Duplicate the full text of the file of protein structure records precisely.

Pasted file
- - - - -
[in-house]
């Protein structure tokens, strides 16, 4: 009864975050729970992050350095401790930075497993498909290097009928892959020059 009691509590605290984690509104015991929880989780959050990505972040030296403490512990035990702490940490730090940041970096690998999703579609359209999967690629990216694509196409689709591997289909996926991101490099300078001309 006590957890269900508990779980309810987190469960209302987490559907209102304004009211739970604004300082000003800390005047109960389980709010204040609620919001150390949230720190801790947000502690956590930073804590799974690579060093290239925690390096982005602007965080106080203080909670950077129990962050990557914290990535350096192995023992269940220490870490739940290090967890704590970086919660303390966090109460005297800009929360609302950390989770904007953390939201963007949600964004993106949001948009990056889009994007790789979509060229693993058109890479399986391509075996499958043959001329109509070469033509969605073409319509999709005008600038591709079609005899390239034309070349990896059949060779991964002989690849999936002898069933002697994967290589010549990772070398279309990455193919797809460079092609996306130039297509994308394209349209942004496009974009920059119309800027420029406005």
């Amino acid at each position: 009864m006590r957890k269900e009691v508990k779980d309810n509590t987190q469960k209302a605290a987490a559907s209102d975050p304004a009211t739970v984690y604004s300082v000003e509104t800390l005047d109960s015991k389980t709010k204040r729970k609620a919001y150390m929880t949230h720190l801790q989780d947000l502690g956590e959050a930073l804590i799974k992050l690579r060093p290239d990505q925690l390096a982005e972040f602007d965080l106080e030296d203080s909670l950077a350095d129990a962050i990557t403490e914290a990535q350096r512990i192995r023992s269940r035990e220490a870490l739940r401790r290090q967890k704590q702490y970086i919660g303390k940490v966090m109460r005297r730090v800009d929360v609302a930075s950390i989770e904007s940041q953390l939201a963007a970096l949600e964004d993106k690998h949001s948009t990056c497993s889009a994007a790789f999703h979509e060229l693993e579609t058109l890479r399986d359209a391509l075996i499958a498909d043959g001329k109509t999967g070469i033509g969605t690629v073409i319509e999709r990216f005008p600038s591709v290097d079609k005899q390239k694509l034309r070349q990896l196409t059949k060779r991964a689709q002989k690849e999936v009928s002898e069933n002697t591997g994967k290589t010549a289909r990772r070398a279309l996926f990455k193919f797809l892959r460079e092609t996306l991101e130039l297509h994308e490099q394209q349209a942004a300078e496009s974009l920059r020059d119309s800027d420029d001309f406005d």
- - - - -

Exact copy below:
[in-house]
């Protein structure tokens, strides 16, 4: 009864975050729970992050350095401790930075497993498909290097009928892959020059 009691509590605290984690509104015991929880989780959050990505972040030296403490512990035990702490940490730090940041970096690998999703579609359209999967690629990216694509196409689709591997289909996926991101490099300078001309 006590957890269900508990779980309810987190469960209302987490559907209102304004009211739970604004300082000003800390005047109960389980709010204040609620919001150390949230720190801790947000502690956590930073804590799974690579060093290239925690390096982005602007965080106080203080909670950077129990962050990557914290990535350096192995023992269940220490870490739940290090967890704590970086919660303390966090109460005297800009929360609302950390989770904007953390939201963007949600964004993106949001948009990056889009994007790789979509060229693993058109890479399986391509075996499958043959001329109509070469033509969605073409319509999709005008600038591709079609005899390239034309070349990896059949060779991964002989690849999936002898069933002697994967290589010549990772070398279309990455193919797809460079092609996306130039297509994308394209349209942004496009974009920059119309800027420029406005």
């Amino acid at each position: 009864m006590r957890k269900e009691v508990k779980d309810n509590t987190q469960k209302a605290a987490a559907s209102d975050p304004a009211t739970v984690y604004s300082v000003e509104t800390l005047d109960s015991k389980t709010k204040r729970k609620a919001y150390m929880t949230h720190l801790q989780d947000l502690g956590e959050a930073l804590i799974k992050l690579r060093p290239d990505q925690l390096a982005e972040f602007d965080l106080e030296d203080s909670l950077a350095d129990a962050i990557t403490e914290a990535q350096r512990i192995r023992s269940r035990e220490a870490l739940r401790r290090q967890k704590q702490y970086i919660g303390k940490v966090m109460r005297r730090v800009d929360v609302a930075s950390i989770e904007s940041q953390l939201a963007a970096l949600e964004d993106k690998h949001s948009t990056c497993s889009a994007a790789f999703h979509e060229l693993e579609t058109l890479r399986d359209a391509l075996i499958a498909d043959g001329k109509t999967g070469i033509g969605t690629v073409i319509e999709r990216f005008p600038s591709v290097d079609k005899q390239k694509l034309r070349q990896l196409t059949k060779r991964a689709q002989k690849e999936v009928s002898e069933n002697t591997g994967k290589t010549a289909r990772r070398a279309l996926f990455k193919f797809l892959r460079e092609t996306l991101e130039l297509h994308e490099q394209q349209a942004a300078e496009s974009l920059r020059d119309s800027d420029d001309f406005d």